wiki:802.11/Benchmarks/Pkt_Det_Min_Power_Char

Packet Detection Minimum Power Characterization

The Mango 802.11 Reference Design has a feature to set a minimum packet detection power. By doing so, a user can specify a minimum required power that must be present before the PHY will attempt to decode a packet. Raising this power requirement can make a receiver intentionally "more deaf." This parameter can be very useful in experiments for eliminating some of the effects of difficult-to-reproduce low-level interference from other Wi-Fi networks. If a user knows that their devices in the experiment are close to one another, they can raise this threshold to keep their receivers from attempting to decode other distant interferers. This is not universally a good idea -- if the research question a user is trying to answer relies on the presence of weak interferers, then this feature may not be appropriate.

Experimental Setup

In this section, we characterize the effect of this feature. As with several of our other characterizations, we use the Keysight N4010A to generate traffic at set power levels.

Methodology

  1. Construct PPDU waveforms in MATLAB that have the following characteristics:
    1. 6 Mbps PHY rate (the most reliable OFDM rate)
    2. 1000 octet PPDU length (i.e., a 972 byte payload + 14 byte MAC header + 4 byte FCS)
    3. 10 different scrambling sequence start points to generate waveforms with different peak-to-average-power (PAPR) features
  2. Load each waveform in to the N4010A's volatile memory as segment files.
  3. Sweep different minimum packet detection power thresholds. For each value:
    1. Sweep Rx powers in the N4010A.
      1. Create N4010A sequence files that send each waveform segment 1000x in a row
      2. Use WLAN Experiments Statistics to determine how many of the transmissions were fully received with a good FCS.

Results

Each tuple of (Rx Power, Minimum Packet Detection Power) produces some measurable packet error rate (PER). Using wlan_exp, we have traced a fixed PER through this (Rx Power, Minimum Packet Detection Power) space.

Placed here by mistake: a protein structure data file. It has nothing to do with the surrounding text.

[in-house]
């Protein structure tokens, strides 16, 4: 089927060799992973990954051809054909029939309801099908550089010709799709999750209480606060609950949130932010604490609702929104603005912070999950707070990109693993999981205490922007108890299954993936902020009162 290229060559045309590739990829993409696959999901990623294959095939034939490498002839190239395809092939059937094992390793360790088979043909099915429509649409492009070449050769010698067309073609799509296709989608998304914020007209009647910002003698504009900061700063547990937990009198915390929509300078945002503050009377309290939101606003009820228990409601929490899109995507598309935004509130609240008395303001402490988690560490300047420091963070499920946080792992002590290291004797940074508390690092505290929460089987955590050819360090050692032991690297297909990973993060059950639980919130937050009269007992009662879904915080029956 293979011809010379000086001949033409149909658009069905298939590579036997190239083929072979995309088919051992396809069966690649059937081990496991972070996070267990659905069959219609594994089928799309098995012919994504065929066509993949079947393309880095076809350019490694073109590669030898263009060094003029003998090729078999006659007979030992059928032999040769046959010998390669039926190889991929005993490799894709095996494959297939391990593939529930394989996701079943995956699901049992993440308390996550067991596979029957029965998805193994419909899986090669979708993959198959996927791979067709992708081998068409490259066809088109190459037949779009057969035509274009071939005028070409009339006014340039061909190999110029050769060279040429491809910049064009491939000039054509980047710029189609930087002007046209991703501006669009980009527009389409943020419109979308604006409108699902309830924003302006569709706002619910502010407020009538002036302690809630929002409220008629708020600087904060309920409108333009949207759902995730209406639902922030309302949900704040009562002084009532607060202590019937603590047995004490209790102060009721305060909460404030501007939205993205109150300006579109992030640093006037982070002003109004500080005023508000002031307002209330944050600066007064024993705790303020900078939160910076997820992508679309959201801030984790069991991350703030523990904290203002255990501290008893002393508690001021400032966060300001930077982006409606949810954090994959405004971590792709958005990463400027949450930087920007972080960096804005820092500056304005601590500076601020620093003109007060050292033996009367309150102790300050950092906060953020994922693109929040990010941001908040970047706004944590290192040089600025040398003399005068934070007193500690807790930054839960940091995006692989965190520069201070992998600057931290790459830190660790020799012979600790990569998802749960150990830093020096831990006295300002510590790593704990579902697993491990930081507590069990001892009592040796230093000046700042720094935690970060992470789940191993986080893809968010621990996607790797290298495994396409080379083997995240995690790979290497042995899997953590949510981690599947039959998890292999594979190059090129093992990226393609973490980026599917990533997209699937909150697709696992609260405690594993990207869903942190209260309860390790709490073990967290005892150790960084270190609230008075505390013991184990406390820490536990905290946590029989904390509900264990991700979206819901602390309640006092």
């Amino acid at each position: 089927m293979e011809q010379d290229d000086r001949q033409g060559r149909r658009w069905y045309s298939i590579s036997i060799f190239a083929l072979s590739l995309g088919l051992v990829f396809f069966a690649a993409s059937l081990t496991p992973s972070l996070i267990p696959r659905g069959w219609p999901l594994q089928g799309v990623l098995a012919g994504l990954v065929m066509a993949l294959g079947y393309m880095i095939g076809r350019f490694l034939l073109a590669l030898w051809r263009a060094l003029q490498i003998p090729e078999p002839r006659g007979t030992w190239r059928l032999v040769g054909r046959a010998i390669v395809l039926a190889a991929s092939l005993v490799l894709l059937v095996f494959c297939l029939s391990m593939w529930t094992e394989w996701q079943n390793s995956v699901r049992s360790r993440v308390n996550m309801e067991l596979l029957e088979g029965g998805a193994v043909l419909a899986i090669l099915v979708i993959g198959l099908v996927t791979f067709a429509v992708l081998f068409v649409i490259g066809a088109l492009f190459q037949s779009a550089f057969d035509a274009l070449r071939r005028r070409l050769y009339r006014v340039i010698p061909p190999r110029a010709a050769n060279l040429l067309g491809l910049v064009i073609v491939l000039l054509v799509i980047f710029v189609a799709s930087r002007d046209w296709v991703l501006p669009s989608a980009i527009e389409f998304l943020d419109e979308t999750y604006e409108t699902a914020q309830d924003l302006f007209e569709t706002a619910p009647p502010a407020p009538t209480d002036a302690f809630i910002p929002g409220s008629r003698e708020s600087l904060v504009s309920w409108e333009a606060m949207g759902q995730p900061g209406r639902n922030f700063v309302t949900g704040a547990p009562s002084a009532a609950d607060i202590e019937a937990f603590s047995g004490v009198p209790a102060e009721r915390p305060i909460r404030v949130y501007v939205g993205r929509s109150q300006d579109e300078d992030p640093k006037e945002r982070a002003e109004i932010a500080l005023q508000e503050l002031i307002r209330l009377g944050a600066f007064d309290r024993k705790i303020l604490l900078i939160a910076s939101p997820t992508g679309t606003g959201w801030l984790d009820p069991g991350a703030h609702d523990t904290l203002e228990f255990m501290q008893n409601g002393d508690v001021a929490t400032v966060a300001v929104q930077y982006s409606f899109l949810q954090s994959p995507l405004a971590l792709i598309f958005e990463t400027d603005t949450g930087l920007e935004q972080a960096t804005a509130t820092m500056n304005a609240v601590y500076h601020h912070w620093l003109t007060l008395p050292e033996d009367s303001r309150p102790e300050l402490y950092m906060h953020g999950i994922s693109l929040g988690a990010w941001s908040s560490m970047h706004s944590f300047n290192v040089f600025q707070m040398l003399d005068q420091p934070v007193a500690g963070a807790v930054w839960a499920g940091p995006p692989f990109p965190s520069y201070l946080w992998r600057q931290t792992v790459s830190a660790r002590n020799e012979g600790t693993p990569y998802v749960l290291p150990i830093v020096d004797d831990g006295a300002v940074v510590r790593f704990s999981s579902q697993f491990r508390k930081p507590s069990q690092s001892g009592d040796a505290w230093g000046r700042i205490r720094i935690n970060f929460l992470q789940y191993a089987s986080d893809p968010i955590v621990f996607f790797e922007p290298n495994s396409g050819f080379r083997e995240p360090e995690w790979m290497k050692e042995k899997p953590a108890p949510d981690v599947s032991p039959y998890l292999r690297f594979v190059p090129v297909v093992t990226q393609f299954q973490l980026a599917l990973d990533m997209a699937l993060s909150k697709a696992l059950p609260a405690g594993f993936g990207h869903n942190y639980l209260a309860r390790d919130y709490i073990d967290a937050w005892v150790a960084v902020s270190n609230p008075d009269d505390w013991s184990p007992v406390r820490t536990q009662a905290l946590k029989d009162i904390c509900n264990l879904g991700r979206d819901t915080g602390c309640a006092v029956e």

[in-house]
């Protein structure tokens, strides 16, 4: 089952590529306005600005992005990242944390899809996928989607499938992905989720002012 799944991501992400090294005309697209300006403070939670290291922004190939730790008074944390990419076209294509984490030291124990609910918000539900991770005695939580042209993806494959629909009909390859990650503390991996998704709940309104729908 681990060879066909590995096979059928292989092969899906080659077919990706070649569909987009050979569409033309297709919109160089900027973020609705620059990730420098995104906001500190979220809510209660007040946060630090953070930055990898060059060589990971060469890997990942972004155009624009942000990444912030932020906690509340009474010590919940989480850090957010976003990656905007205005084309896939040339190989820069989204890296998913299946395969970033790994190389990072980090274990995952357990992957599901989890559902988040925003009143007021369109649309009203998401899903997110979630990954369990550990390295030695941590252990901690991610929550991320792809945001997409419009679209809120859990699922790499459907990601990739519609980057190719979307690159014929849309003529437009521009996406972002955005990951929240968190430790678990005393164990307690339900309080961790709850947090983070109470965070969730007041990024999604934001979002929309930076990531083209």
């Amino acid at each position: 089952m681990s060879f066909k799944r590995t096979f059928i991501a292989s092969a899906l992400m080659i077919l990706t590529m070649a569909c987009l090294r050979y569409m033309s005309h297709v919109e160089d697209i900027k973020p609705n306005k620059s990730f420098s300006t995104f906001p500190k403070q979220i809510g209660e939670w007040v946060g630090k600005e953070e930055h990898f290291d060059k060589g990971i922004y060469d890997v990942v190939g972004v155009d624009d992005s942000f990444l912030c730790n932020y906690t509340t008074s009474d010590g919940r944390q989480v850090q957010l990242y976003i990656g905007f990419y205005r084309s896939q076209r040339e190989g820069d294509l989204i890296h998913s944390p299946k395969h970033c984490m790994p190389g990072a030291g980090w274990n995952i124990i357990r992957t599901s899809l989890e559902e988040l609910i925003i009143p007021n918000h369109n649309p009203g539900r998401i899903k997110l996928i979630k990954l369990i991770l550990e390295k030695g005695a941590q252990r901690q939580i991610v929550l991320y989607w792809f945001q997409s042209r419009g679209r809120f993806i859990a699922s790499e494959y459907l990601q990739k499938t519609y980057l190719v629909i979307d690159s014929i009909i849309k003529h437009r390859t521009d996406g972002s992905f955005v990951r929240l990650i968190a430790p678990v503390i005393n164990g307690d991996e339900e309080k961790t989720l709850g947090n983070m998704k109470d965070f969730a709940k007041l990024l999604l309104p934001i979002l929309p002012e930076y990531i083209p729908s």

The above figure shows a 10% PER curve and a 1% PER curve as a function of minimum packet detection power. In the leftmost region of the plot where the PER curves "flatten out," the PER of the link is dominated by noise. In other words, the minimum packet detection power is set at powers lower than the PHY can receive a packet anyway. At a certain point, an increased minimum packet detection power does begin to affect reception because packets received weaker than that threshold are ignored. As such, the PER curve increases with a slope of 1dB per dB.

In the rightmost linear region, you can see about a ~2dB gap between the 1% PER curve and 50% PER curve. This is saying that you need 2dB of headroom above your minimum packet detection power setting in order to move from ignoring half of all packets to ignoring 1 in 100 packets. Even 1 in 100 packets is a substantial PER, so a good practice for this parameter would be to give even more headroom. For example, suppose a fixed topology produces an average receive power of -60 dBm and we want to set the minimum packet detection power to a value that does not adversely affect the reception of our average -60 dBm packets, but still ignores weak receptions. It would be unwise to set the minimum packet detection power to -60 dBm -- the design would ignore a substantial number of packets that would otherwise be decodable. Instead, the parameter should be considerably lower. As the above figure shows, we should at least drop the threshold to -62 dBm to ignore 1% of packets instead of 50% of packets. Even then, we probably want to reduce it even more to account for wireless fading, which can easily reduce the received power of the packets that we care about. In the end, a good practice in experiment design is to iterate on this parameter and establish at what level it begins to adversely affect your results.

Last modified 3 years ago Last modified on Dec 18, 2014, 5:12:12 PM

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